Michael Howard 4 Dec 20 7 min read

Maintaining effective transaction monitoring programmes when the game changes.

“The game has changed” was a recent webinar series that examined the potential governance, operational, and regulatory impact that COVID-19 is causing within the entertainment industry around the world. With input from industry experts at various stages of pandemic-enforced lockdowns, speakers shared a range of insights regarding guest restrictions, stringent health and safety measures, and compliance pressures.

In the current situation of COVID-19, customer behaviours have changed – from buying volumes to retail channels – and they’ll change again as the impact of COVID-19 subsides. Each reporting entity has been affected differently too, with some even noticing differences between different locations. These changes have a direct impact on risk assessments, which likely means transaction monitoring programmes need to be amended accordingly to make sure they are fit for purpose.

The following points are generally relevant no matter how you are carrying out your transaction monitoring programme – automation, manual, or a mixture of both.

Know your starting point
Rules are the backbone of a transaction monitoring programme - they are the parameters through which suspicious activity is identified. Due to staff turnover and a lack of documentation, many reporting entities don’t know what their rules do or are intended to do – they’ve always been that way, so why change them?! Document rules and rule changes ensure business continuity and helps you understand their purpose, which makes optimising them significantly easier.

Sometimes, your starting point needs to be reset due to a significant change in your business or operating environment. When this happens, review your risk assessment and make the necessary changes to your AML programme. Should this change be temporary, that starting point may once again change, and further tweaks will need to be made. Just don’t assume that your risk analysis will be the same as it was, some changes may not be permanent.

Map your rules to your risk analysis
If you don’t have a risk, you don’t need a rule. Conversely, if you have a rule, it needs to map back to your risk analysis. Therefore, it is vital to monitor your risk profile and should that change, expediently adapt your rules or add new ones to make sure your AML/CFT programme remains compliant. COVID-19 caused changes to customer behaviour across the board, and as a result, we witnessed that approximately two-thirds of reporting entities adapted their AML programme to stay compliant and a proportion of the final third were satisfied their AML programme was sufficient.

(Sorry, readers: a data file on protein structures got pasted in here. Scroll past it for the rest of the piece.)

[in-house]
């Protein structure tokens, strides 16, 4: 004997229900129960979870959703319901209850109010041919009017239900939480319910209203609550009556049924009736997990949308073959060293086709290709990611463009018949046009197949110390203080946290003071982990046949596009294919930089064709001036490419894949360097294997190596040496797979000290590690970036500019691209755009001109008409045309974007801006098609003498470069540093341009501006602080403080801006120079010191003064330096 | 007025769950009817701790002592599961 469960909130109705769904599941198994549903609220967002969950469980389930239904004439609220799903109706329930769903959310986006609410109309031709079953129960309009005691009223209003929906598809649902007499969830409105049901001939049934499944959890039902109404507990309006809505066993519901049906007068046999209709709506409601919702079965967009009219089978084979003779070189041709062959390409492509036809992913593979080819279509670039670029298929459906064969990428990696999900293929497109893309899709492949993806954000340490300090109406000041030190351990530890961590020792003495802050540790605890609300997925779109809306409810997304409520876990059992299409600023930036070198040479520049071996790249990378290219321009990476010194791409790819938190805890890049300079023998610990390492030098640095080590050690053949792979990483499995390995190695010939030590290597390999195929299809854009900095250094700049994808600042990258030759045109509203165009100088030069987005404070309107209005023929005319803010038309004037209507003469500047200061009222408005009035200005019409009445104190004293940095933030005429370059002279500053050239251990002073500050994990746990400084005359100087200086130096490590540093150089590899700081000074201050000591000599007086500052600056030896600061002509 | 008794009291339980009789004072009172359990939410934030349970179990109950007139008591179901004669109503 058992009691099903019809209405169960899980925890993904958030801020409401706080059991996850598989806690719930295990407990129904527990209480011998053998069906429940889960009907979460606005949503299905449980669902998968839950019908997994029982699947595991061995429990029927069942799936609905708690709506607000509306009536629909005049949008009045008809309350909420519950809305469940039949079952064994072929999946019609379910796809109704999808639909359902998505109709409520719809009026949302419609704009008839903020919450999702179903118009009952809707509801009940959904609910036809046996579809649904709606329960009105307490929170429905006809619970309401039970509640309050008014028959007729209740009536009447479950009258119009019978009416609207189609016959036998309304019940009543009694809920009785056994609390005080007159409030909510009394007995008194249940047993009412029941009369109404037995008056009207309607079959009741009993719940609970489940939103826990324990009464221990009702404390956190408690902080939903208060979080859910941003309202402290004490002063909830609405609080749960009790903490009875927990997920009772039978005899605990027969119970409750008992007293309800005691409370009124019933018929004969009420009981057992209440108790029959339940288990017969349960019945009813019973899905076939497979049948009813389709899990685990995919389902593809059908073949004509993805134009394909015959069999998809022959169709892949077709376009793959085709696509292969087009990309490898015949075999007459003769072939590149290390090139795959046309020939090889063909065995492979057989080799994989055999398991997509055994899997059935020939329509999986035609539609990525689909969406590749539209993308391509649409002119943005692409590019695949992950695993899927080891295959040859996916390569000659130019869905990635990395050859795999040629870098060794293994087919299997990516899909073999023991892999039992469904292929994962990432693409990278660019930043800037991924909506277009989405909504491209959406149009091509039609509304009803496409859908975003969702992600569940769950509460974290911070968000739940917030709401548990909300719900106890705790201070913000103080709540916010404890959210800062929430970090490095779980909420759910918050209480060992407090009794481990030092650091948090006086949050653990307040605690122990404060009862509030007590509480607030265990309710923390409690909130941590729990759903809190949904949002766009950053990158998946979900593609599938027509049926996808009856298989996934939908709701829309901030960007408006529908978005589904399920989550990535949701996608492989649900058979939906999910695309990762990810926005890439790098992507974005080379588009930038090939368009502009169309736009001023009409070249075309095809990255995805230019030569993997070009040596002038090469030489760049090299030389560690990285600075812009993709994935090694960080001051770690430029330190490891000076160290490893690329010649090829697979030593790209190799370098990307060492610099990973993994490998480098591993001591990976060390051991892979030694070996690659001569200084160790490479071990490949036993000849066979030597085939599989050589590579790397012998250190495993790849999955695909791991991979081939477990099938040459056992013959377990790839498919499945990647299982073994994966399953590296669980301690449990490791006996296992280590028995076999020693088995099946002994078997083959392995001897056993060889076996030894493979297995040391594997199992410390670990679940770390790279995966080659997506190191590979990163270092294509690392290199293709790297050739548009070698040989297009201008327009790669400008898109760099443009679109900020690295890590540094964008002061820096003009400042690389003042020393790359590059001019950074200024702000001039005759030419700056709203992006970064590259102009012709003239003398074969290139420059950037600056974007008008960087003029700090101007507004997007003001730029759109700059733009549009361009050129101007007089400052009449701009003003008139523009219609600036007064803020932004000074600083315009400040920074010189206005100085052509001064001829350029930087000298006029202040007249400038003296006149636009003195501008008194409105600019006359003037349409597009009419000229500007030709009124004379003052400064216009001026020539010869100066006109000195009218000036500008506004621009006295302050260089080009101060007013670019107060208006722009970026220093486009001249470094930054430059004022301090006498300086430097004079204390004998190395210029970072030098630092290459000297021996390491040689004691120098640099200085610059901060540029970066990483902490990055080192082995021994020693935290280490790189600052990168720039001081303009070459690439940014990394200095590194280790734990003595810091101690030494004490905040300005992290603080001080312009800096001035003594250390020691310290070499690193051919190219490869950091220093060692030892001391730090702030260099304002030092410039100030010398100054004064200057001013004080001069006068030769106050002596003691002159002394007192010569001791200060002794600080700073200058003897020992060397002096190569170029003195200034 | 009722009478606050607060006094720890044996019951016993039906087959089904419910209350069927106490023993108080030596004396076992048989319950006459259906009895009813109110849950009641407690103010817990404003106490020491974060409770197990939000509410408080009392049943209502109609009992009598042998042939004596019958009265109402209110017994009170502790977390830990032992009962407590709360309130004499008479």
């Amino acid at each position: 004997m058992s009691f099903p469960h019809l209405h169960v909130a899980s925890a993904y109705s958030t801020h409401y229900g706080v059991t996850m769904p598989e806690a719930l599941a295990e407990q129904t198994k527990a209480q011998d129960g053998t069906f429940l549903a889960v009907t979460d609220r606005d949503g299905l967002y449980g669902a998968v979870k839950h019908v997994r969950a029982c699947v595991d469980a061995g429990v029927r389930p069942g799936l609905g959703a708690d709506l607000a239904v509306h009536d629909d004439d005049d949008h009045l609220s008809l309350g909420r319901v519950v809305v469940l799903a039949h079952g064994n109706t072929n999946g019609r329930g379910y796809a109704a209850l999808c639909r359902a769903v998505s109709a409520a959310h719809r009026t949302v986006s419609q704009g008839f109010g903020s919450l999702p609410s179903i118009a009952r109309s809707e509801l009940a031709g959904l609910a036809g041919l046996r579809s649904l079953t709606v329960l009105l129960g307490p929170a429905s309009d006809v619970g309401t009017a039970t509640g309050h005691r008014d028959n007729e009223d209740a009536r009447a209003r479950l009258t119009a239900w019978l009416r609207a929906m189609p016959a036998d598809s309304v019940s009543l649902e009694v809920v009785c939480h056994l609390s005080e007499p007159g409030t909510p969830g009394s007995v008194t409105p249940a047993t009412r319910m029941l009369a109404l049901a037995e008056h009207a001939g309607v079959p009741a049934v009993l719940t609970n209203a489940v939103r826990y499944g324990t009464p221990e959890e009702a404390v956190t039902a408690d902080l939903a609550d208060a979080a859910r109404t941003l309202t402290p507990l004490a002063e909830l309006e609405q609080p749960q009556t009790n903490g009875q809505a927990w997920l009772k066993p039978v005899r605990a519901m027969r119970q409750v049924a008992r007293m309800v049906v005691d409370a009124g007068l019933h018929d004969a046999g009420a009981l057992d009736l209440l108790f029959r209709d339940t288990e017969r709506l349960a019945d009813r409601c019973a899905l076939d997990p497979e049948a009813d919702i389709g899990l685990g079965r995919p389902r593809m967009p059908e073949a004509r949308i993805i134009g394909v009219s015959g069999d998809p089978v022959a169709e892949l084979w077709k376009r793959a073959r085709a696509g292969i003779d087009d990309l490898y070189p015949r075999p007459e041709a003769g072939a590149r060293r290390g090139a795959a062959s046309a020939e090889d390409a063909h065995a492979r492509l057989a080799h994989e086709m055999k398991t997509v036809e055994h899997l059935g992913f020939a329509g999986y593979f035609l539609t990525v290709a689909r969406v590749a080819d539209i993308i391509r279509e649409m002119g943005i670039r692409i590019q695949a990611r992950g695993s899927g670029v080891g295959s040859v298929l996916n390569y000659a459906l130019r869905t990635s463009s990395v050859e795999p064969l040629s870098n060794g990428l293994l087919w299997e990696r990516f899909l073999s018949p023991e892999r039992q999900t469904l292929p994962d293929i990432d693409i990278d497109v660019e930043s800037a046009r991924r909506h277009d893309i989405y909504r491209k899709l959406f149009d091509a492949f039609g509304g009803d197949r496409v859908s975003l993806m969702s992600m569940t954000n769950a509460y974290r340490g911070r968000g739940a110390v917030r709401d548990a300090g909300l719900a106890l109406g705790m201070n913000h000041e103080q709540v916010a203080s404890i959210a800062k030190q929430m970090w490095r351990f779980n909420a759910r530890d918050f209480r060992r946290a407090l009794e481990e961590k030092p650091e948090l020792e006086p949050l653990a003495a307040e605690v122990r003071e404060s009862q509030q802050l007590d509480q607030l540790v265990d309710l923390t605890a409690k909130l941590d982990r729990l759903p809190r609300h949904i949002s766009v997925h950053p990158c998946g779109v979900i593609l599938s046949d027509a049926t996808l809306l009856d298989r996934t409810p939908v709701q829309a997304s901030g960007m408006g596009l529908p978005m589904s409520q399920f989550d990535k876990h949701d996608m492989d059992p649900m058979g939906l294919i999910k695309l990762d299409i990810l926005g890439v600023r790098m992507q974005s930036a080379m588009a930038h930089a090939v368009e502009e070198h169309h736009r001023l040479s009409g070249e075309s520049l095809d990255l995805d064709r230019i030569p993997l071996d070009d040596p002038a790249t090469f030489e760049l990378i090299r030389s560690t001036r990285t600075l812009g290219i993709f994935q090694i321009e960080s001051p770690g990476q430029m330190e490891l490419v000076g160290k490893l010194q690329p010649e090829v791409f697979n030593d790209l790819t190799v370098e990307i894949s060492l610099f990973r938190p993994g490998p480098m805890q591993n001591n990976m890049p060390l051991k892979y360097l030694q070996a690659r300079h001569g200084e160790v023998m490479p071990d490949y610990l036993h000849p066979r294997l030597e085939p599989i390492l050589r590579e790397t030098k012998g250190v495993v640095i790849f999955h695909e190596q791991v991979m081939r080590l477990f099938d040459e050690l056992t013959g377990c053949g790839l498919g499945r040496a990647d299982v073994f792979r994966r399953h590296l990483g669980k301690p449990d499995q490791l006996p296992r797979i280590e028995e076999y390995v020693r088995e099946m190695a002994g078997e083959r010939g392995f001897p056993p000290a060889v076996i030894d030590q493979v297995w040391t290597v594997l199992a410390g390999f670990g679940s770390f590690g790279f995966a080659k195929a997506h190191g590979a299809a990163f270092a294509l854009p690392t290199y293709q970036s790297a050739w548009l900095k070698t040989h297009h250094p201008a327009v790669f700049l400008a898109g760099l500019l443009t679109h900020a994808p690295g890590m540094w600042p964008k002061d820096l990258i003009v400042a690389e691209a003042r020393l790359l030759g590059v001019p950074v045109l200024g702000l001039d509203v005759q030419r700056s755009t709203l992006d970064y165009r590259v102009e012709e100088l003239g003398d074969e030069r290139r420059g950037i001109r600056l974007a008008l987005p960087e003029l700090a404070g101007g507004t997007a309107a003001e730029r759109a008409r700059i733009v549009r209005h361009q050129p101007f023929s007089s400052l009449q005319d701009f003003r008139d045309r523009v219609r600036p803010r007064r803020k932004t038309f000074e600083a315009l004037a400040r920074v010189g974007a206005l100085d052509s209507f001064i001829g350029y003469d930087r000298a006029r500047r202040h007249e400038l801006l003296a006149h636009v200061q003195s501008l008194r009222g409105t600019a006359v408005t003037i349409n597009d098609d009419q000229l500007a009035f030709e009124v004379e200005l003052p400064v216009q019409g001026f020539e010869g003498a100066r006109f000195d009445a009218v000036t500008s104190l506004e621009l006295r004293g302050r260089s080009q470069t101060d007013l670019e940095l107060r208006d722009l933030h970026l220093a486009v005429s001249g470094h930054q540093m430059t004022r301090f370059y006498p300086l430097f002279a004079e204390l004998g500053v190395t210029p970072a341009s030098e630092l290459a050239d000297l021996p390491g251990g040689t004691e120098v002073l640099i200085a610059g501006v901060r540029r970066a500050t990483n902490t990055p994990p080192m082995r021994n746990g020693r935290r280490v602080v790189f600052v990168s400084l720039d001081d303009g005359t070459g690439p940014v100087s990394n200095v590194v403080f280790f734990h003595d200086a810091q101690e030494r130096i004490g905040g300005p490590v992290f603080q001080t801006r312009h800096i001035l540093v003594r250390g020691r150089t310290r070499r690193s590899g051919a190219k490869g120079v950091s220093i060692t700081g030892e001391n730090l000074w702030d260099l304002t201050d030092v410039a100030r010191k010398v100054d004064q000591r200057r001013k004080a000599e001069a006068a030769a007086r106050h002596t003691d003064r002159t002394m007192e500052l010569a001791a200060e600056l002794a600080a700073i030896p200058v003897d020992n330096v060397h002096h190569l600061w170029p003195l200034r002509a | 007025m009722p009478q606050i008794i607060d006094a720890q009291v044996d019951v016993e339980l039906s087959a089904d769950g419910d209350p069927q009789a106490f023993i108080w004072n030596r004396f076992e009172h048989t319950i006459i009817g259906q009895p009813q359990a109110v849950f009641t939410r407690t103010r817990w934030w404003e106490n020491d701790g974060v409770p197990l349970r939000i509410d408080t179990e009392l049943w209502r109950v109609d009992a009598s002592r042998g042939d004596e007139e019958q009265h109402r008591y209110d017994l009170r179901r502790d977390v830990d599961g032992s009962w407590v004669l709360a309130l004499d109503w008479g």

Understand your data
Data is just as important as rules because it is what drives the quality and output of your compliance team’s efforts. Since most established businesses were set up to enable their primary tasks of servicing the needs of their customers, the collection of data for use in AML compliance reporting was not front of mind.

But even with the best of systems, it’s easy to fall into the trap of ‘rubbish in, rubbish out’. Without investing in best-practice data governance, employee training, etc., it is likely you’ll have an abundance of false positives – or worse false negatives. It sounds more complicated than it is, but doesn’t need to be, and support teams like we have at Jade ThirdEye are helping customers to transition their rules to more accurately reflect their current situation.

Change one rule at a time
When it comes to modifying rules to match your latest risk profile, take it one rule at a time. Change a rule and test it. Once you’re comfortable that it’s driving the right outcome, move on to the next rule. Trying to modify multiple rules at once will end in a mess. It only takes one of those rules to spoil the lot, and it can take some time to identify the offending rule.

Be specific with your rules
Specificity with rules is essential for generating the right outcomes in your AML programmes. In our experience, many reporting entities believe their rules to be more precise than they actually are. For instance, if one of your known risks is: ‘a customer making several deposits in a short time frame’, rather than saying several deposits, be specific and say more than three. If you mention a ‘short time frame’ do you mean one day, seven days, two weeks? These small details will help with the effectiveness of your programme. Being too vague will lead to false positives, which unnecessarily consume their valuable time.

Additionally, it’s also wise to periodically review your rules, as there are always internal and external changes that impact your risk profile and therefore the accuracy of your AML programme.

Don’t expect everything to work on day one
Your AML programme should be viewed with a long-term perspective. Clearly, you want your programme to succeed, but it might not happen on day one. There are many factors that can define the success of your efforts - the volume of transactions, the quality of your rules, the quality of data, the size of your compliance team, and so forth. Ultimately, it won’t be perfect in the beginning, but over time and with the right level of investment, it will improve.

If you want to discuss your transaction monitoring programme or want to see how our automated transaction monitoring system works, let us know below.


Need help optimising your AML programme? Talk to us.